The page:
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ANfegetable Preparation for As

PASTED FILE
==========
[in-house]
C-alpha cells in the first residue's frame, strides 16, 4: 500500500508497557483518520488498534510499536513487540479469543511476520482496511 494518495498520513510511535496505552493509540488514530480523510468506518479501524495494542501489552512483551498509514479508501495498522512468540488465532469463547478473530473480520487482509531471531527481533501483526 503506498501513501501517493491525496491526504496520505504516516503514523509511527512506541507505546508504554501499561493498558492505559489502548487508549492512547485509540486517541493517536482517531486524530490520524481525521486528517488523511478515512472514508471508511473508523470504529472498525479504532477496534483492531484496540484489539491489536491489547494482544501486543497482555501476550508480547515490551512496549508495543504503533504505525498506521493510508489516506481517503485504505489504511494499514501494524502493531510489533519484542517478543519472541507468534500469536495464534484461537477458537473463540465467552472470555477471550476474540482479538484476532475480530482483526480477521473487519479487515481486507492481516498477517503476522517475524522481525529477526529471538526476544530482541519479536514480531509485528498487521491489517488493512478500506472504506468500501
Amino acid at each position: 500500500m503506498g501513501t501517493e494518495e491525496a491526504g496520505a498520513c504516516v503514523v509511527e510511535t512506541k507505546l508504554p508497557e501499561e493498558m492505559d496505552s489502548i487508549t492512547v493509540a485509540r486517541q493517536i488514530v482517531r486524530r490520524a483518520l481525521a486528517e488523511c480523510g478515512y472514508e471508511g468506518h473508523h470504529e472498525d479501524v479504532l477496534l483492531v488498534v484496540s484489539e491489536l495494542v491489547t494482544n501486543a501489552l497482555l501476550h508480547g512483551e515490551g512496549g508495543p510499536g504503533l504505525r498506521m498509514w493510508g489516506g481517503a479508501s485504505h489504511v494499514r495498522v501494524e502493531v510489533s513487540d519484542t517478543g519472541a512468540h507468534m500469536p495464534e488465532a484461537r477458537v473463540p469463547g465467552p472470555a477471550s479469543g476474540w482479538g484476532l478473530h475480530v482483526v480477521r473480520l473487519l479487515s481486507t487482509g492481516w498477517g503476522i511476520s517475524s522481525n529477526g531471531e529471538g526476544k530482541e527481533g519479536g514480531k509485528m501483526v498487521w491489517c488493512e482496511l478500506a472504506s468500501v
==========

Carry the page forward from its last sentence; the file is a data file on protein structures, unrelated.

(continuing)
similating the Food and Reg ula ting the Stomachs aniLBowels of Promotes'Digestion.ChceTfid ness and Rest.Contains neither Opium.Morphine nor Mineral. Hot Narcotic. A perfect Remedy for Constipa tion, Sour Stomach.Diarrhoea, Worms .Convulsions.Feverish aess and Loss OF SLEEP. Tac Simile Signature of NEW "YORK. EXACT COPY OF WRAPPEB. Mr. Bryan, wtio says tie ''represents ttie eternal principles of Democracy" might keep on representing tliem through all eternity and never come any nearer the. Presidential chair than he was four years ago. Capital. A Thousand Tongues Could not express the rapture of A nnie E. Springer of 1125 Howard St., Philadelphia, Pa., when stie found that 'Dr. King's New Discovery for Consumption had completely cured her of a hacking cough that for many years had made life a burden. All other remedies and doctors could give her no help, but slv,e says of this Royal Cure "it soon removed the pain in rny chest and I can now sleep soundly, something I can scarcely remember of doing before. I feel like sounding its praise throughout the Universe." So will everyone who tries Dr. King's New Discovery for any trouble of the Throat, Chest or Lungs. Price 50c and $1.00. Trial bottles free at Jones iSs Gibson's Drug Store; every bottle guaranteed. 5 The Davenport (la.) Republican says this is a funny world. One year ago the Brvan Democrats were crazy to have Dewey say he was a Democrat. Tsow they don't like to hear him say it. ' An Epidemio of Whooping Cough. Last winter during an epidemic of whooping cough my children con tracted the disease, having severe coughing spells. We had used Cham berlain's Cough Remedy very success fully for croup and naturally turned to it at that time and found it reliev ed the cougli and effected a complete cure. John E. Clifford, Proprietor Norwood House, Norwood, N. Y. For sale by Jones & Gibson, Druggists. An exchange says even cotton has turned traitor to the calamity howl ers, and gone up In price. SOUND advice to those who have kidney and bladder troubles, is to take a safe, sure medicine like Fo ley's Kidney Coke. It always ben efits the Kidneys. Jones & Gibson and Jas. C. Ellis, Collyer. It is understood that Mr. Bryan's "Cabinet," a part of which has -already been made up, will spend most of the time between now and Novem ber in their castles in Spain. Boston Journal. The New York Press savs this has been a good year for Republicanism. It is a splendid year for the nomina tion by the Democrats by a CaTamity lte. "De Witt's Little Early Risers are the finest pills I ever used." D. J. Moore, Millbrook, Ala. They ouickly cure all liver and bowel troubles. Jones & Gibson, Druggists. Mr. Bryan has not yet explained why it is that every prophecy that he tuade four years ago of disaster that would fall upon the country in the election of Mr. McKinley has proved to be untrue. The chances are that he will not attempt anything of the kind, but will keep on prophesying. Peoria (111.) Journal. To Veal a Hurt Use Banner Salve, the great healer. It's guaranteed for. cues, wounds, sores, piles and skin diseases. Take no substitute. Jones & Gibson and Jas. C. Ellis, Collyer. 13 castor For Infants and Children. The Kind You Have Always Bought Bears the Signature of In Use For Over Thirty Years The St. Louis Globe-Democrat re marks that Republicans all over the country are in harmony on all ttie is sues. That is reasonably correct. It is as near the truth as it could ever have been said of any party. Of course there are always some dissenters, but there are probably fewer among Re publicans now than there have ever been. Peoria (III.) Journal. A Follower of Measles In many instances a persistent cough follows an attack of measles. In speaking of tills Mr. Walter B. Beel, editorof the Elkin (N. C.) Times says:- "Three weeks ago I had an attack of measles which left me with a bad cough., I took several doses of Chamberlain's Cough Remedy and ttie cough has en tirely disappeared. I consider Cham berlain's medicines the best on the market." For sale by Jones & Gib son, Druggists. An "object lesson" for the farmer is ttie fact that there is a difference of about $10 in the value of a cow be tween Free-Trade and Protection times. Cows on the American farm were worth only from $21.77 to $23.16 each under the Democratic adminis tration of Grover Cleveland. In 1898 the value per head was $27.45, while today it is $31.60. Ttiese average val ues are based upon figures received by the United States Department of Agriculture. Springfield (Mass.) Union. That Throbbing Headache. Would quickly, leave you, if you used Dr. King's New Life Pills. Thousands of sufferers have proved their matchless merit for Sick and Nervous Headaches. They make pure blood and strong nerves and build up your health. Easy to take. Try them. Only 25 cents. Money back if not cured. Sold by Jones & Gibson, Drug gist. 5 There have been rich strikes on Bryan and McKinley creeks in the Klondyke region. This is all right for the. McKinley creek, but a little off coler for the Bryan creek. Min neapolis Tribune. Nine chances in ten it's your kid neys that need attention if you don't feel well. Foley's Kidney Cure makes healthy kidneys and will make you well.- Nothing else "just as good." Jones & Gibson and Jas. C. Ellis, Coll yer. An exchange says: "It was the na tural Democratic itch for free trade that aroused all the fuss about Porto Rico." "After suffering from piles for fif teen years I was cured by using two boxesof De Witt's Witch Hazel Salve," writes W. J. Baxter, North Brook, N. C. It heals everything. Beware of counterfeits. Jones & Gibson, Drug gists. Democrats have for four years been making all their campaigns for Bry an's sake. It is about time for Re publicans to shape their course for McKinley's sake. Phoenix (Ariz.) Re- ! publican. Foley's Kidney Care makca kidneys and bla&fcr right. ! t-Subscribe for the World. AW CASTORU A PEEK or HELEN It LLEU- Deaf and Dank Boy H ki Is One of Ika Brisk test C III. Rim. For fourteen years, reports the Xevt York Herald, Orris Benson has lived in dense darkness and absolute silence yet he has developed a most chee-ful disposition, more than ordinary capa bilities for learning- and an aosolute genius as a modeler. For several years he has been a pupil in the New York Institution for the Instruction of the Deaf and Dumb, which he en tered little more than an animated organism, with no sense but that of touch; yet through patient training under the direction of Enoch H. Car rier, principal, he has shown a men tal growth and perception that are as tonishing and are attracting wide at tention. Orris is 16 years old. He is the son of a carpenter living at White Lake, Sullivan county, this state, and when 2 years old suffered from an attack of cerebro-spinal meningitis that depriv ed him of his sight, speech and hear ing. He was helpless, and for years was alone in a mental darkness as great as the physical one that sur rounded him in his terrible silence. Then he was brought to New York and the apparently hopeless task of developing mental facunties that were on the road to idiocy through neglect was entered upon. Miss Bessie L. Nixon was assigned to instruct him, and with a kindly pressure of the h--d she tried to im press upon his al.nost dormant con sciousness the fact that she was his friend, wished him well and would do what she could for him. With what interest was watched the slow progress of kindling the first mental 'spark in that almost isolated mind. His gentle teacher communi cated to him certain simple inquiries by moving her fingers, according to the manual, within the palm of his hand. At first the pronunciation of the words was mechanical, and the mental effect was devoted merely to the ef fecting of the combination of sounds. With persistent practice the boy learn ed to think out words, the vocal or gans were trainedinto use, and then enunciation came, uncertain at first, but afterwards with sufficient clear ness to be understood. After the first certain mental com munication was established between teacher and pupil the task became really fascinating. Every month the mental growth was such that the teacher found in the blind boy remark able powers of intellect, anu soon he became the shining light of the in stitution. So it has gone from that day until this, wh remarkable p-3- gress at every ste, . Orris Benson has become an expert moaeier in clay, and the most clevei thing he has done is Grant's tomb in miniature. His eves have not seen the tomb, and he has not more tha touched its massive columns; but he has faithfully copied it, even to the details of ornamentation. How? He has not even heard a de scription of it, but he has seen it through me eyes of one of his deaf fellows, and has been told by fingers as clever as his how the beautiful structure looks and how the v irious details of its architecture are arrang ed. This information, carried through the lingers and palm, formed a denn ite and mainly correct mental picture wnicn the sightless boy reproduced in piasic clay, showing wonderful artis tic skill and perception. This is really a wonderful thing wnen we consider that the boy knows absolutely nothing of the appearance of buildings either in general effect or proportions, excepting such infor mation as is conveyed to him through the sense of touch. He has no memory of sight before he was blind, at bis mind was practically- blank when his e "ucation was begin seven years ago. The tomb is the last oi the boy: works in clay, l.w first being a rather rudely executed key, the forming of wnicn gave hi:n intense delight. It has been me same with his other mod els. The creation of them has sriven the modeler great pleasure as he has felt them grow into shape under his fingers. To his other accomplishments he has added the tvpewriter. on which he is a most rapid and correct operator, seldom making a mistake. He is quite proud of this accomplishment. His hours at work are given principally to caning chairs, at which he is an ex pert and at which he will probably earn his living. when he graduates. Ill iUe swamps of the Philippine Is lands they have mosquitos that re lieve each other like hawks and owls, seme species being entirely nocturnal, while others transact business on the eight-hour plan, and never go to work till the sun has dissipated the morning mists. Travelers in the coast forests are always assailed by bush leeches, by ants and enterprising ticks that cling to the lower end of overhanging branches and drop on the first biped or fourfooter that happens to come along. In houses of ordinary con struction it is almost impossible to prevent the intrusion of such pests, and in the woodland ranches of Lu zon and Mindanao the state of af fairs often realizes the description of Sidney Smith: "Insects which nobody but Merriam and Swammerdam ever saw before are crawling up your sleeve; a crea ture with six wings and sixteen puir of legs is struggling in the small-beer, while a nondescript with nine eyes in its belly is hastening across the bread and butter." Marguerite They say if you hang a wishbone over the door on Christmas day yon will marry the first man who walks under it. Esmeralda That's all nonsense! I tried it once, and the first man who came through the door was as poor as a church mouse. New York Journal. An Ideal Climate. The first white man to set- foot on Utah soil, Father Silvestre Yelez de Escalante, reached the GREAT SALT LAKE on the 23rd day of September". 1776, wrote in his diary: ''Here the climate is so delicious, the air so balmy, that it is a pleasure to breathe by day and by night." The climate of Utah is one of the richest endow ments of nature. On the shores of the Great Salt Lake especially and for fifty miles therefrom in every di rection the climate of climates is found. To euaole persons to partici pate in these scenic and climatic at tractions and to reach the famous HEALTH BATHING AND PLEASURE RE SORTS Of Utah, the UNION PACIFIC has made a rate to Ooden and Salt Lake City or one fare for the round trip, plus $2.00, from Missouri River, to be in effect June 21st, July 7 to 10 inclusive, July ISth and August 2nd. Return limit October 31, 1900. For full information, call on or ad dress G. C. Schaefeu, Agent. PKA1IXG SOLDIERS IN HISTOB1 Tliejr Have llnafa Been Wrll-IMgb tncooqnerable Foes. Before a recent battle in Natal the Boers are reported to have stood on their kopjes with bared heads singing the hymns that all the Transvaal know from earliest childhood. These religious songs, handed down from generations, are ruggedly strong and simple. Beyond almost any other branch of the white race, the South African burghers are openly devout. Their prayers are not secret nor their psalms chanted apart from their daily vocations. An English writer refers to them as "saturat H with the bible." Their remarkable old president is en deared to them because he often goes into the pulpit to deliver a sermon, and one replete with living interest, as were the discourses of Spurgeon. In the scenes of war, as at homf the Boers are a praying people, sturdily and sternly pious, no matter if some would call them narrow. They are temperate, truthful and not unkindly. Have the British people fully estimat ed the military strength of 60,000 or 80,000 men of this moral fiber, fight ing with their homes at their backs? tf not, then a glance over the history of what soldiers of the religious type have done will clear away some of the illusions as to the seriousness of the task. In the sacred book which the Boers are said to be extraordinarily familiar the people in the foreground a a praying and fighting race, a people who passed through every phase of battle, seige, enslaved captivity and migration. Even the women had the warlike spirit and, like Miriam, sang the fervent songs of triumph and de liverance. Time has proved that such a strain of blood, founded on stable religious ground, cannot be extermin ated, but holds its place in the affairs of the world. While not a nation it is a part of all nations, and its theology and moral code tinge the most advanc ed civilization. The crusades of the middle ages turned Europe into a re ligious camp and the piodir'ua marches and battles of that era were marked by constant prayer and relig ious song. Modern records present the same phenomena. The praying soldier is a mighty man in the earth's annals. Cromwell's roundheads could not be shaken in defense nor resisted in attack. They, too, sang hymns on the battlefield and were brought up on scripture. New England's pilgrims carried hymn book in one hand and rifle in the other. Penn was a man of peace physicallly, but with a military spirit in the ethics that must not be disparaged in the government and de velopment of mankind. Gustavus Adolphus was a religious monitor as well as a great and victor ious general. His soldiers prayed openly as they fought their way through a third of Europe. Our own age has produced military leaders like Havelock and Stonewall Jackson, im bued with religious zeal and yet sol diers of the ablest type. Nor must the animating purpose of fighting Or iental races be forgotten when this subject is reckoned with. The hosts of Mohammed were checked at last on the plains of France. Not many years ago the dervishes, armed with knives A ltd lances, fiung themselves on Brit ish squares and repeating rifles. No antaganist is more stubborn or reck less of danger than the Turk of today. Before his religious chants the Greek army recently melted away in panic, defeated even before the battle was joined. With the Orientals religion may be a fatalistic fanaticism, but with the Boers it is a profound moral principle. He accepts it as an ele ment to be frankly declared in his everyday actions, in the army as well as in his quiet community and home. He is no ordinary foe man. To van quish 50,000 such men in their own rocky fastness, is an undertaking of, unknown magnitude. Our greatest glory is not in nem falling, but in rising every time we fall. Confucius. i Men judge us by the success of oat efforts- God looks at the effort themselves. Whately. . J . j LargestandMostCompleteBugcyIactory on Earth Write for 1 m Our Goods Ape The Best- Our Price the Lowest Parry MFc.(a-,nd,anap,sln Always All the news, without prejudice; The best general reading; The best market reports; The Great Paper of the Great "West, The Kansas City Star By mail, postage prepaid, daily and Sundav, 1 year $4.00 By mail, postage prepaid, daily aim Sunday, 6 months .. 2.00 The Weekly Kansas City Star Postage prepaid, 25 cents a year. Our fee returned if we faiL Any one sending sketch and description of any invention will promptly receive our opinion free concerning the patent ability of same. "How to Obtain a Patent" sent upon request. Patents secured through us advertised for sale at our expense. Patent taken out through us receive special notice, without charge, in The Patent Rkcord, an illustrated and widely circulated journal, consulted by Manufacturers and Investors. Send for sample copy FREE. Address, , VICTOR J. EVANS & CO., 'Patent Attorneys,) Evans Building, - WASHINGTON, D. C. The ancients believed that rheuma tism was the work of a demon within a man. Any one who lias had an at tack of sciatic or inflammatory rheu matism will agree -that the infliction is demoniac enough to warrant the belief. It has never been claimed that Chamberlain's Pain Balm would cast out demons, but it will cure rheumatism, and hundreds bear test imony to the trutti of this statement. One application relieves the pain, and this quick relief which it affords is alone worth rnanv times its cost. For sale by Jones & Gibson, Druggists. Oh, some sav, hogs were seven cents once under Cleveland; but will you please remember that that was under Ji is first term and consequently under Protection, or before any damage was done under Free Trade? Clyde jler ald. Unable to Work. Chas. Replogle of Atwater, O., was unable to work on account of kidney frouble. After using Foley's Kro met Cuke four days lie was cured Jones & Gibson and Jas. C. Ellis. Coll yer. FOR SALE. Good six room house in the east part of the city, 5 lots, good stable, well, and other outbuildings. Title clear. Inquire at this office. J. Q. Hood, Justice of" the Peace, Crosby, Miss, makes the following statement: "I can certify that One Minute Cough Cure will do all that is claimed for it. My wife could not get her breath and the first dose of it re lieved her. It has also benefitted my whole family." It acts immediately and cures coughs, colds, croup, grippe, bronchitis, asthma and all throat and lung troubles. Jones & Gibson, Drug gists. Foley's Honey Tar heals lungs and stops the cough The easiest and most effective method 'of purifying the blood and in vigorating the system is to take Ie Witt's Little Early Risers, the fa mous little pills for cleansing the liver and bowels. Jones & Gibson, Druggist. Dyspepsia Cure . Digests what you eat. It artificially digests tbe food and aids Nature in strengthening and recon structing the exhausted digestive or gans. It la the latest discovered digest ant and tooic No other preparation can approach It in efficiency. It in stantly relieves and permanently cures Dyspepsia, Indigestion, Heartburn, Flatulence, Sour Stomach, Nausea, Sick Headache,Gastralgia,Cramps and all other results of imperfect digestion. Price 50c and L Large size contains tM Manes nallstiy Boole all ahoutdyspepsta mailed ma Prepared by E. C OsWITT CO.. Chlcago- . , JOSES & GlBSOS. Prices ano -Catalogue d. Notice for Publication No. 12213- Land Office at Wa-Keenev. Kansas, t April 21. lwun. t Notice is hereby (riven that the foltowlng 11 amed settler has filed notice of his Inten tion to make final proof in support of hi claim, and that said prMf will he made le fore the Register and Receiver of the II. fc. Land office at Wa-Keeney, Kansas, on J une U. 11 too. viz: Wade Warren, Homestead Entry No. 22521 for lots 1 and 3 and the easi half of the northwest quarter of suction IK. township 10 south, range 25, wst of the 8th I. M. He names the fol lowing witnesses to prove his continuous residence upon and cultiva tion of. said land, viz: Charles L. Pearson and Charles K. Pear son, of Collyer. Kansas: and James F. Mc Guire. of V helps. Kansas; and Ira J. JVlc Guire, of Quiuter. Kansas. I. T. PUKCELL, Register. Timber- Culture. Final Proof Notice for Publication No. 12232. ITnlted States Laud Office. ( Wa-Keeney, Kansas. May 2, 1900. f Notice is hereby given that Stephen K. Fu iton has filed notice of intention to niakeHnul preof tie fore Register and Receiver of l. S. Land Office at Wa-Keeney. Kansas, on Saturday, the fl(h day of June, ISJOO. on timber culture application No. 1 lii9. for the northeast tjuarter of section No. K in town ship No. 15 south, range No. 24 west of the 6th P. M. He names as witnesses: Ernest Jesse, of Wa-Keeney. Kansas; Luther S. Garland. Francis A . Garland. John R. Fulton; all of Ransom. Kansas. I. T. PLT RCE LL. Register. Timber Culture, Final Proof Notice For Publication- No. 12249. TTnited States Land Office, Wa-Keeney. Kansas, May 14. 1!00. Notice is hereby given that Joseph A. Law has fi ied notice of intention to ma k final proof before the Register and Receiver of the U. S. Land office at their office In Wa Keeney. Kansas, on Saturday, the 23rd day of J uue, 11KJ0. on timber culture applteu -tlon No. 14371. for the southeast quarter of section No. 18, in township No. 14 south, range No. 22. west of the 6th P. M. He names as witnesses: Lyma u S. Hurt, of Browne! 1, Kfrmns. James I. Law. William B. Cypher, Frank ib. Vale; ali of Wa-Keertev. Kansas. 1. T. PL'UCELL. Register. Notioe for PublicationNo. 12254. Laud office at Wa-Keeney. Kan.. i . May lii, 1900. f Notice Is hereby given that the following named settler has filed notice of his Inten tion to make final proof in support of his claim, and that said proof will be made Im fore t he Register and Keeeiver of the C S. I td Offie at Wa-Keeuey, Kansas, on Juiy 7, l'JOU. viz: James Snooks, Homestead Entry No. 22.774. for th north half of the smitheast quarter of section 6, township 11 south, range 25 west of the fell. P. M. He names 1 he following witness to prnv his continuous residence upon and cultiva tion of said land, viz: J a me Walsh. George f. Tilton. Charles S. Davis: all of Col Iyer. Kansas; William 11 Swiggett. of Wa-Keeney. Khiishs. I. T. PURCELL. Register. Notice for Publication No- 142 60. Land Office at Wa-Kwney. Kansas. May 1!. f Nrttiw Is )w-n'Iy ir!v'n that the following named wtrler has tilt'il nut lire of hi inten tion tt make final privof in support of liis claim, and that said proof will lie made lie fore the KeKiter and Keeiver of the V. S. Land OtHiv at Wa-Keenvy, Kans;u. tin Ju J 7. WOO. riz: Adolpli G. Scliwiinbeck, 1 1 ....... ..T - il IT rt r-i' V. . f... v... , . 1 1" of the southeast quarter ami east half of tlm soul hwest tiuartor of seetiou :X. township II south, ntnxe 2 west of the mli P. M. He names the following witnesses to prove his continuous residence upon and cultiva tion of. aid land, viz: eor;re V. York and Herman Fhrichs. of Collyer. Kansas: William II. Swiesett and Frederick Scliwanbeck. of a-Keeney . Ka n sa. I T. PCKf.'EUu Keirlster. CAUTION! If you want to keep your goods, DOXT adver tise in tlie Wesiem Konsos World.